When the College was registered as a charity in 1945, the Co-operative Union Ltd (now Co-operatives UK) was named as the sole corporate trustee. A corporate trustee is an organisation that is able to act as the trustee for the charity. Co- operatives UK"s role as such is to oversee the work of the College and, since 1994, this has been in conjunction with the College Board of Governors. The College Board of Governors has an independent chair but does not operate with the formal responsibilities of charity trustees.
The College is also a "designated institution" under the Further and Higher Education Act 1992 and as such its Instrument and Articles of Government - which set out the legal responsibilities of the Corporate Trustee (Co-operatives UK) and the College Board of Governors - are based on those used for the FE sector.
Why to the need to consider change?
There are a number of factors that make it timely to review the governance arrangements for the College, including:
- Being an unincorporated body in its current form means that risks to the College are transferred in full to Co-operatives UK as the sole corporate trustee.
- In line with the changing nature of the co-operative sector, the College now has a leadership and partnership role across a wide range of areas such as co-operative schools, international development and co-operative heritage in addition to its well-established provision of accredited learning programmes, and needs strong and appropriate governance to support that.
- Changes in regulation and in standards of governance in the charitable sector prompt the question as to whether the current arrangements are fit for purpose. For example the strict guidelines on Trustees not benefitting from that role make joint working and partnerships between the College and Co-operatives UK extremely difficult.
- a periodic review of governance arrangements provides the opportunity to ensure that the governance structure can evolve over time in line the charitable objectives as set out in the trust deed.
What has been agreed so far?
Co-operatives UK, as the sole corporate trustee, decided in December 2011 to consult with its members on a change to the governance of the College based on the proposal that it would no longer be the sole corporate trustee. This could lead to the "incorporation" of the College.
What would incorporation mean?
Incorporation would mean that the College gains a legal identity of its own and therefore operates as an entirely autonomous body with a governing body. The governing body, while it is likely to be representative of key constituencies, is made up of individuals who are the charity trustees, with the benefit of limited liability - in other words, alongside the commitment to accountability, a more usual approach for the trusteeship of a charity.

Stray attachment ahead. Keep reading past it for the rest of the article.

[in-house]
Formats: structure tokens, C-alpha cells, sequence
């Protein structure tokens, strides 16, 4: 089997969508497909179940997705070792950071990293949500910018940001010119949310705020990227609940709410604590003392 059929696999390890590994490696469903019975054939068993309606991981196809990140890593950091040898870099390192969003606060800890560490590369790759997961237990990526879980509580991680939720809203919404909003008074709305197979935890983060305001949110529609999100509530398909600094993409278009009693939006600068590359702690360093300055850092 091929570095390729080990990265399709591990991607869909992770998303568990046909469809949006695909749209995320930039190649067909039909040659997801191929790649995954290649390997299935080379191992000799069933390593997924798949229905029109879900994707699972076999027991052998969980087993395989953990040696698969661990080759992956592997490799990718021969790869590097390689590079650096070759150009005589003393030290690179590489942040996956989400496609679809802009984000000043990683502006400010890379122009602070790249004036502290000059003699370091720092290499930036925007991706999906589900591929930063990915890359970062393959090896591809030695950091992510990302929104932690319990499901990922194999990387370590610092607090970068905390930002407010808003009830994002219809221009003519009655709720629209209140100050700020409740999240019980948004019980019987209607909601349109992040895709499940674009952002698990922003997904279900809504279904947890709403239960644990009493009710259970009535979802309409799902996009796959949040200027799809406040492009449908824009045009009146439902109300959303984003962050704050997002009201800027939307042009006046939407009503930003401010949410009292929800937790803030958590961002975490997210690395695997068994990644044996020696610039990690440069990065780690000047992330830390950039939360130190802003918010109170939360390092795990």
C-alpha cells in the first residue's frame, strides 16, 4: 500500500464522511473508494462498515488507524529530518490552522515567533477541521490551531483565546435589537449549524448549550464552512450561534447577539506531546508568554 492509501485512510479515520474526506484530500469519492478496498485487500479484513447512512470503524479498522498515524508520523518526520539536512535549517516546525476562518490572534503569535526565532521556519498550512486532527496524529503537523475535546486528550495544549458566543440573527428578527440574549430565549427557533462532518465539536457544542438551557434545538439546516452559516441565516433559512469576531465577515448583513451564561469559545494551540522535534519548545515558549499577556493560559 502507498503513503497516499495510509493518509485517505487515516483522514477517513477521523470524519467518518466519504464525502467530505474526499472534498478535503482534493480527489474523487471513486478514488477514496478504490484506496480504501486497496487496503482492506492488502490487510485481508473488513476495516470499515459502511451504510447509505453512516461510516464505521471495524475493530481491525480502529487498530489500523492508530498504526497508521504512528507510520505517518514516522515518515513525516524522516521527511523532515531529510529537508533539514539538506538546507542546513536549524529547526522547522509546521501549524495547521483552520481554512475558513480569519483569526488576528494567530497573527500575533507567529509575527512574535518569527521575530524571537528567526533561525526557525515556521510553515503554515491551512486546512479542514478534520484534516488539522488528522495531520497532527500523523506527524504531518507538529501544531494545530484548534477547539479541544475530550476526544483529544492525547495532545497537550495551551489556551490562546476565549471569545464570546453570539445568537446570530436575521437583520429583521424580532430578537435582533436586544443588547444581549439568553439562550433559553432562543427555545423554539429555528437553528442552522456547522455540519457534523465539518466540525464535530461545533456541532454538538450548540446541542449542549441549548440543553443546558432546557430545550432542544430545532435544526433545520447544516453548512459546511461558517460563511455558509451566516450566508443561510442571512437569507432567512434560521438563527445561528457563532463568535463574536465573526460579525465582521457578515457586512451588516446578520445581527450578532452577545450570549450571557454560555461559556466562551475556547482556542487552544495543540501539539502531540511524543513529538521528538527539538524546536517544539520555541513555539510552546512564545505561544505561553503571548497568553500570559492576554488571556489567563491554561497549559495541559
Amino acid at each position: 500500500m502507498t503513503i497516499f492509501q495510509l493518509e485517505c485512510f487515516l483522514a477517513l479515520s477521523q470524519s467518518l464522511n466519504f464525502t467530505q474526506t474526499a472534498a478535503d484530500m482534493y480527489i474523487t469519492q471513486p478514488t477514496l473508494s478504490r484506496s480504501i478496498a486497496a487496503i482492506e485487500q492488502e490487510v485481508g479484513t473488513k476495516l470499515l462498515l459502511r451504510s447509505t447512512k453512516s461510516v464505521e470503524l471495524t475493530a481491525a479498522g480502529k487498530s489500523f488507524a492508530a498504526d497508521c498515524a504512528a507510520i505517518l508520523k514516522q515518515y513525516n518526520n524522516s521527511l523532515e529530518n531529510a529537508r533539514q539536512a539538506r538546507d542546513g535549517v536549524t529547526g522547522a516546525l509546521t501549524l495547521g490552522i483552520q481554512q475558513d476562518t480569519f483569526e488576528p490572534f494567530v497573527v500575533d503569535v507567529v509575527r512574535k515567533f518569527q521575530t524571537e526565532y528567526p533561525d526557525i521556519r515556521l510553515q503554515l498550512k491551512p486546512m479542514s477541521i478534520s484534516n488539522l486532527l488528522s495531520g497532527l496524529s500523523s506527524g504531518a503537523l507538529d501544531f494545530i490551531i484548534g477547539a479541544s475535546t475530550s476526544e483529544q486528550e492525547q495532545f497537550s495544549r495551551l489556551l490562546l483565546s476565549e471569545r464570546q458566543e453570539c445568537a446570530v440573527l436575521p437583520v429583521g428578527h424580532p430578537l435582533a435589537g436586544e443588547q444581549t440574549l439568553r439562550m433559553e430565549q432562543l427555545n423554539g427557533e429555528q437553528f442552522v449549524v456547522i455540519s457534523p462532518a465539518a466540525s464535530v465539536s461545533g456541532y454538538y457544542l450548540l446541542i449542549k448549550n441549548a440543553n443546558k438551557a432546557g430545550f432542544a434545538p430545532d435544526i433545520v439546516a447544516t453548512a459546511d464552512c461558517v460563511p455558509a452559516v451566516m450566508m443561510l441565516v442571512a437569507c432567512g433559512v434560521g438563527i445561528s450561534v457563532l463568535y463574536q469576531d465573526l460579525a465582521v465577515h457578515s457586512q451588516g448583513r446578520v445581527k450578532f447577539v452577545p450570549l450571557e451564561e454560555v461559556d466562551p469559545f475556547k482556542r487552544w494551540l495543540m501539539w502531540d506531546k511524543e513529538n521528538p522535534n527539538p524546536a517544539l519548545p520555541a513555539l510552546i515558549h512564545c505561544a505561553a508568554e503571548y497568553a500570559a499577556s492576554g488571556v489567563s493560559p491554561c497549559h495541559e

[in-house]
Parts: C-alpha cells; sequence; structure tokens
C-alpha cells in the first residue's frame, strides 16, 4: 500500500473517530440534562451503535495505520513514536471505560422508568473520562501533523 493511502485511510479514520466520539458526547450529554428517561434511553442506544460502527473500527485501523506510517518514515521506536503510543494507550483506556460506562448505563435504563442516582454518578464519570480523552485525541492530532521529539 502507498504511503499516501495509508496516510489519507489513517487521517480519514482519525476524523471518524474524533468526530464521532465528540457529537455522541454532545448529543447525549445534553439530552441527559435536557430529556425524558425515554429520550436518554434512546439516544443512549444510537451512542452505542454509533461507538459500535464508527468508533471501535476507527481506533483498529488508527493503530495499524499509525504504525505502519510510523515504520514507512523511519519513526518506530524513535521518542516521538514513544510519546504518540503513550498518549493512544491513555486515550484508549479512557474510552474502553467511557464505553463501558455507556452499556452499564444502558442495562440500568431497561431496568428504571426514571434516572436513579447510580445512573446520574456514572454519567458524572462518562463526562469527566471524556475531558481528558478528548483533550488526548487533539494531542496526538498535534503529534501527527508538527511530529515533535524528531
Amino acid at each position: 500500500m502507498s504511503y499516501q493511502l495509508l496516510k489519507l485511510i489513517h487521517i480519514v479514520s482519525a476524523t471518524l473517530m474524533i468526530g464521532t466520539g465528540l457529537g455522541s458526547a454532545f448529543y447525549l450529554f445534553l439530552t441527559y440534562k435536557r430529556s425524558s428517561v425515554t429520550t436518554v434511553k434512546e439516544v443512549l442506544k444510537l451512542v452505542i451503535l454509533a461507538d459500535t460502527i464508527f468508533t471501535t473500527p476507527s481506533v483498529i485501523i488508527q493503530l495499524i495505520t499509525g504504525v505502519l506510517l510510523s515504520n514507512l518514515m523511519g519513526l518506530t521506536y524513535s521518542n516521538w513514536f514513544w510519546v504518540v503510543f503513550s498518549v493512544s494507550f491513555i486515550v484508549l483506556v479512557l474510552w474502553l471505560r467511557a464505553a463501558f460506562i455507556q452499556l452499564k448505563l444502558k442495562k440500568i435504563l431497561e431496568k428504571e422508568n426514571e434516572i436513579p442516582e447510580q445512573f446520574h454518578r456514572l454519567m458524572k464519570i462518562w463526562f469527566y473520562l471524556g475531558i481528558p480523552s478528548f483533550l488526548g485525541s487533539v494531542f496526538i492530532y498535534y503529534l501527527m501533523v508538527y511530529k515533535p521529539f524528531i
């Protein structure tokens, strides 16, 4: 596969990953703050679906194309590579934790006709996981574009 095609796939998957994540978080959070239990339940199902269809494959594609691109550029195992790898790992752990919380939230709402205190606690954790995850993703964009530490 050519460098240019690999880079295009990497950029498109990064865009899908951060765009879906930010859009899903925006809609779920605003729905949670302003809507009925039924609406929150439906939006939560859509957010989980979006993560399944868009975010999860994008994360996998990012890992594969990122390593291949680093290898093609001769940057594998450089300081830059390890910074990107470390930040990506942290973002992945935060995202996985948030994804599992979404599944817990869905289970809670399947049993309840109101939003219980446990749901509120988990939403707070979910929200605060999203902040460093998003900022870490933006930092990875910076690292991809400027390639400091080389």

How do these changes impact on the funding of the College?
These changes do not alter the funding of the College – only its governance.
The College has assets in trust for charitable use, including the proceeds of the sale of its former premises, Stanford Hall, and it has been adept at raising new sources of finance for new and traditional areas of work. However, whatever the governance arrangements, the College is likely to continue to need grant funding to make the most of what it can contribute for the movement. Some such funding is channelled through Co-operatives UK on behalf of its members, albeit substantially reduced from the levels of a decade ago. As a charity, it is likely that the College will want to develop its funding base through direct contact with co-operatives in this country and overseas.
What happens with the proceeds from the sale of Stanford Hall?
When Stanford Hall was purchased, the Trust Deed for the charity set down that if it were sold, the clear proceeds of any such sale would have to be invested in trust for the Charity or otherwise applied for the furtherance of the charitable objects. At the point of sale, solicitors and auditors prepared a statement on the clear proceeds of sale. This amount is reported as a restricted fund within the charity accounts. Under charity law such funds are protected and any change in trusteeship could not alter the restrictions in place.
How will the Co-operative Heritage Trust be affected?
The Co-operative Heritage Turst is a separate charity and will not be affected.
It was established in 2006 by the Co-operative Group, Co-operatives UK and the College to safeguard heritage assets and raise funds for their future. The collections are now owned by the Co-operative Heritage Trust and managed by the College. The three founders appoint its trustees. Changes to the governance of the College would not alter these arrangements.
A comprehensive set of background documentation is available at www.co-op.ac.uk/governancereview.